COVID-19 or not? COVID-19 mu, Değil mi?

GÖNLÜGÜR U., REŞORLU M., Şener A., Gönlügür T.

Klimik Dergisi, vol.35, no.1, pp.49-53, 2022 (ESCI) identifier

  • Publication Type: Article / Article
  • Volume: 35 Issue: 1
  • Publication Date: 2022
  • Doi Number: 10.36519/kd.2022.3606
  • Journal Name: Klimik Dergisi
  • Journal Indexes: Emerging Sources Citation Index (ESCI), Scopus, Academic Search Premier, CAB Abstracts, CINAHL, EMBASE, Veterinary Science Database
  • Page Numbers: pp.49-53
  • Keywords: computerized tomography, coronavirus, COVID-19, differential diagnosis
  • Çanakkale Onsekiz Mart University Affiliated: Yes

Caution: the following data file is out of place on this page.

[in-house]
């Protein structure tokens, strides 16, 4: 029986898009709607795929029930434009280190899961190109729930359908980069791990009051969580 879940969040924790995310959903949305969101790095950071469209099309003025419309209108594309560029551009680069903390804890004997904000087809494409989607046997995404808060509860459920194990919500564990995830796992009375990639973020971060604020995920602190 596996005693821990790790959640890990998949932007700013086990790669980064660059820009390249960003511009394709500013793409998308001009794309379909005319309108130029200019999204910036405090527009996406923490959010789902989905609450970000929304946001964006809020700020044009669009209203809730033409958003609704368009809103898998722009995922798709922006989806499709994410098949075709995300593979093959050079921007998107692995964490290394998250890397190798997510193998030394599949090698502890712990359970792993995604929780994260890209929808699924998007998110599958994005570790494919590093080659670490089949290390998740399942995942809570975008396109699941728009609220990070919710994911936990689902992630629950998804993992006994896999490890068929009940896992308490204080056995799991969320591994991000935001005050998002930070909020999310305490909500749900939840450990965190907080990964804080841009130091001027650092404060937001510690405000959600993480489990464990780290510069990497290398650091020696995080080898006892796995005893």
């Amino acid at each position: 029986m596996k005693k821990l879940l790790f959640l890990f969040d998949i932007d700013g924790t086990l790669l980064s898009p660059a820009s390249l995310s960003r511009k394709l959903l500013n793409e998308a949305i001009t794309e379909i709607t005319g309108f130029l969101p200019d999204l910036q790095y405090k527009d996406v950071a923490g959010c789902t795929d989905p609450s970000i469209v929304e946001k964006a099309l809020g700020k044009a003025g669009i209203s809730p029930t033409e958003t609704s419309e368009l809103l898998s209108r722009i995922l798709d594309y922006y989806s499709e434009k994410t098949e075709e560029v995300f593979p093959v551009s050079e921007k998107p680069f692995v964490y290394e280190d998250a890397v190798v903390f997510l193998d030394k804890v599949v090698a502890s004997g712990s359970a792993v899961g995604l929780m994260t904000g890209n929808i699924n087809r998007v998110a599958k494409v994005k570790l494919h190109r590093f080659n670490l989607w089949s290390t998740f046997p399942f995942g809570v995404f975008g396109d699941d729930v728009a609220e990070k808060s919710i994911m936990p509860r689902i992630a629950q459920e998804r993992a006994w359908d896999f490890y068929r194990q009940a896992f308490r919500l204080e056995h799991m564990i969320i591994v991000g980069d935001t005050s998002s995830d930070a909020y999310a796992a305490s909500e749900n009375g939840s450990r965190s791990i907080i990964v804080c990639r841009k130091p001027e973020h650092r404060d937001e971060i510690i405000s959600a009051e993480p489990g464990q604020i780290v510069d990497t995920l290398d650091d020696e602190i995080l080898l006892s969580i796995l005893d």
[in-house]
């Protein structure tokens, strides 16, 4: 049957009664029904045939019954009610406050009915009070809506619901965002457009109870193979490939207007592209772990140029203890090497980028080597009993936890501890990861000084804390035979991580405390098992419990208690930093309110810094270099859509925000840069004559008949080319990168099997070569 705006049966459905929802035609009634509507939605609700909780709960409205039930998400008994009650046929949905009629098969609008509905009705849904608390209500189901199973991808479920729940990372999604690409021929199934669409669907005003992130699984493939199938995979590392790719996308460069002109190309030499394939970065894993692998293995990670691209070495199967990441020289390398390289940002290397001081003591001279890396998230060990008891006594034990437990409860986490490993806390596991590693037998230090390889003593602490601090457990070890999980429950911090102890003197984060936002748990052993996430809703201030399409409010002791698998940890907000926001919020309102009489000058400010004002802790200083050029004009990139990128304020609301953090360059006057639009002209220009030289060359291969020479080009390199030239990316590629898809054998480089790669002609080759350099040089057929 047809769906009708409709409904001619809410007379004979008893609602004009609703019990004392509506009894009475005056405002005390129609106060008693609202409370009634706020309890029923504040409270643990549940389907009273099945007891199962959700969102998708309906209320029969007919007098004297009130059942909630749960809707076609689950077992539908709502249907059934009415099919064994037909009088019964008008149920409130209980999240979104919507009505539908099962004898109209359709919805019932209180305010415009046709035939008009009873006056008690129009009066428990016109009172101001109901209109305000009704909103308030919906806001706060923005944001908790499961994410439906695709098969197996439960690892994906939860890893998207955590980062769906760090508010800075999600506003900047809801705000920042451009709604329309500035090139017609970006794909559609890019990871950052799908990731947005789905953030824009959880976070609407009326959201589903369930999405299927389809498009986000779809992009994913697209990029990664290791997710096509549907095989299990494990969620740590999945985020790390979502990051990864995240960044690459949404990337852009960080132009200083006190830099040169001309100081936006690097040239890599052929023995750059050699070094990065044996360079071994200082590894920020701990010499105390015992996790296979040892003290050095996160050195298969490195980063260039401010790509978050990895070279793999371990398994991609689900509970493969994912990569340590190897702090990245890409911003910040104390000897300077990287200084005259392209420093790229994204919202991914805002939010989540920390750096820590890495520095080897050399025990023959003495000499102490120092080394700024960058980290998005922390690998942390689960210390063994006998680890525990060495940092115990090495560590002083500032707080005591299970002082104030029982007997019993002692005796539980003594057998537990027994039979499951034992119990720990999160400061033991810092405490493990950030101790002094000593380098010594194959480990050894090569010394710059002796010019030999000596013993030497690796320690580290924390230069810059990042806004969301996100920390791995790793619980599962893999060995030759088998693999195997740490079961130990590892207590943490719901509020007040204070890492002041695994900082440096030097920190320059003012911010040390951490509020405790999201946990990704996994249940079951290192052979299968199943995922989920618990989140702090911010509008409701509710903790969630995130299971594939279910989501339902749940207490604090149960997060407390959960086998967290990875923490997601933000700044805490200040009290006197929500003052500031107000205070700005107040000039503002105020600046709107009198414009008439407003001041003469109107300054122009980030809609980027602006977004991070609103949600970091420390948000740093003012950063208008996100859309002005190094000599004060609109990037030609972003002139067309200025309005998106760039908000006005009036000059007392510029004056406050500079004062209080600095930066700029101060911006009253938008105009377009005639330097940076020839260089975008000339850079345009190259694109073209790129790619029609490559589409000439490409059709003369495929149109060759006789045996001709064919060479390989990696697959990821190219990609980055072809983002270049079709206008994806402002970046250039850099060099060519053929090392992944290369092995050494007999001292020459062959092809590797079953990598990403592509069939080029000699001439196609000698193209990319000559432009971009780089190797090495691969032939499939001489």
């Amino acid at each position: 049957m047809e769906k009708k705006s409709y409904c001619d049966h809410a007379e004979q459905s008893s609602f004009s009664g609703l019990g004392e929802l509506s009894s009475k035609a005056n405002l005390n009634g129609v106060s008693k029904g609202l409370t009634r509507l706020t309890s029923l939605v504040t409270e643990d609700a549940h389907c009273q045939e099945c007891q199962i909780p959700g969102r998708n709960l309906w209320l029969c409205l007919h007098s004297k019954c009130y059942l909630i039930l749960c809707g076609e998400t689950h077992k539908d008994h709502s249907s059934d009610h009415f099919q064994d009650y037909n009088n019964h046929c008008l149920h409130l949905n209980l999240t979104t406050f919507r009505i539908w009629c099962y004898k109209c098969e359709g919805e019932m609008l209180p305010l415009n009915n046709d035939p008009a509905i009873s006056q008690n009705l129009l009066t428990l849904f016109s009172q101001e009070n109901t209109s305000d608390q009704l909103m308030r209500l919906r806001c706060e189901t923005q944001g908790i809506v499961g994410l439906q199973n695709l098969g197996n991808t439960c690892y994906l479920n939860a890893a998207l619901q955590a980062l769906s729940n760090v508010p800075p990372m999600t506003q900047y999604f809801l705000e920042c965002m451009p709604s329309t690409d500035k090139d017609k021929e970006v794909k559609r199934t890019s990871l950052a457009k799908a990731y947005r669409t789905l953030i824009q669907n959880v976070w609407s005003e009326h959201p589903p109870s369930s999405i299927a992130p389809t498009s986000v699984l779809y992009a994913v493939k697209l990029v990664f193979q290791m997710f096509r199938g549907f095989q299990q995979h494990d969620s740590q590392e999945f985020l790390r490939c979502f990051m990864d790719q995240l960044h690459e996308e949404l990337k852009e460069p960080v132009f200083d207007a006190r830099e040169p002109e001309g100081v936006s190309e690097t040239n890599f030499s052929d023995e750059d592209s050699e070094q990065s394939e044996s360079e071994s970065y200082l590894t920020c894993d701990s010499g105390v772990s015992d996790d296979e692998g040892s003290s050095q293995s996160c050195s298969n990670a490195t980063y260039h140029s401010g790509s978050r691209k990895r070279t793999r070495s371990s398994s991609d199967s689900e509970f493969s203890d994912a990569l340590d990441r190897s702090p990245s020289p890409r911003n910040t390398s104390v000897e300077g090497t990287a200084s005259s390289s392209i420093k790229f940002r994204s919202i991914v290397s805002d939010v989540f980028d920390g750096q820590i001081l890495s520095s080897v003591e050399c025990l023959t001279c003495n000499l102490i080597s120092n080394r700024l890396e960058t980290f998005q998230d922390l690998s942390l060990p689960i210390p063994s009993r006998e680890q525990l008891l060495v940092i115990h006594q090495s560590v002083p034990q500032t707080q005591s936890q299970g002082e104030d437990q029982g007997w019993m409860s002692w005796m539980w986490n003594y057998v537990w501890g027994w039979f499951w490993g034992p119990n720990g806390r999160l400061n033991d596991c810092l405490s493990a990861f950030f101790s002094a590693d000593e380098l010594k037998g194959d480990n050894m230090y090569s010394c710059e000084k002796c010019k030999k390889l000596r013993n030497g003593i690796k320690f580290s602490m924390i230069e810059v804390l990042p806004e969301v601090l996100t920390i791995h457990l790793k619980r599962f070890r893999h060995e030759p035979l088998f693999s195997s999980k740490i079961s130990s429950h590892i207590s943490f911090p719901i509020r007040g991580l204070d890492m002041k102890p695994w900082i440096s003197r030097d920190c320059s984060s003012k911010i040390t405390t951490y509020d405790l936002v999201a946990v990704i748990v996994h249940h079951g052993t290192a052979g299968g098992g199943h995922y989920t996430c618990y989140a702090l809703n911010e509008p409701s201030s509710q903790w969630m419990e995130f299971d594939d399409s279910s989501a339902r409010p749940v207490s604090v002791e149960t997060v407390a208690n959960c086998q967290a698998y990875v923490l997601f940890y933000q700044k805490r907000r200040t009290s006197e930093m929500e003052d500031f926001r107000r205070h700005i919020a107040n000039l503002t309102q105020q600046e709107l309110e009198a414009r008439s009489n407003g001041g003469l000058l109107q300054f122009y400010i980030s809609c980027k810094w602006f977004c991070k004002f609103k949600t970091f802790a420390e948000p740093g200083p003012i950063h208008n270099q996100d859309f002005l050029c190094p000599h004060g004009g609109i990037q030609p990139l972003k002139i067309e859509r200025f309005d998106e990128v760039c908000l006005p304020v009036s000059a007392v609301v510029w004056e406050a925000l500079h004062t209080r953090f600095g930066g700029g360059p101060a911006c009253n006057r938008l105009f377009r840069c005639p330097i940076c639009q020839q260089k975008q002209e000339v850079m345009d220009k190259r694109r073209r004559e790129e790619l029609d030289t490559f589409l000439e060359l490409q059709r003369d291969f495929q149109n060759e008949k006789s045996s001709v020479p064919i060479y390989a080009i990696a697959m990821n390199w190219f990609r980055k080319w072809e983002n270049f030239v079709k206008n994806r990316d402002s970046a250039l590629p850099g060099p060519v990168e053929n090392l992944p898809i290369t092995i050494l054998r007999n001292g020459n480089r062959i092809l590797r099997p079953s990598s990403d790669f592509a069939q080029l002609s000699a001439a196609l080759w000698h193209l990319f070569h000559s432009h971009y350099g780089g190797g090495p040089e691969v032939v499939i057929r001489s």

© 2022, DOC Design and Informatics Co. Ltd.. All rights reserved.Bilateral multilobar ground-glass opacities are characteristic features of COVID-19 pneumonia. However, the differential diagnosis of ground-glass opacities is challenging. The aim of this paper was to share our experiences with other colleagues. The first patient presented with anosmia and loss of taste. Legionella antigen in urine was positive. The second patient had bilateral ground-glass opacities, which predominantly involved the upper lung zones and lym-phopenia. Radiological findings were the same with the radiological control of 8 months ago, and she had a diagnosis of sarcoidosis. The third patient complained of dyspnoea. The inspection of national health system records showed a histological diagnosis of nonspecific interstitial/organizing pneumonia. The fourth patient had findings suggestive of congestive heart failure such as bilateral pleural effusion, peribronchial cuffing, and interlobular septa thickening. The co-existence of multiple ill-defined centrilobular ground-glass opacities suggested a concomitant disease but lesions disappeared with furosemid infusion within 5 days. The fifth patient presented with only right upper lobe consolida-tion. The opacities did not exceed the horizontal fissure. The intact fissure suggested a bacterial aetiology, but PCR tests of the nasopharyngeal samples were positive for COVID-19. This finding suggested that pulmonary infiltrate of COVID-19 was inflammatory rather than infective in nature. In conclusion, old imaging studies were more useful in the differential diagnosis.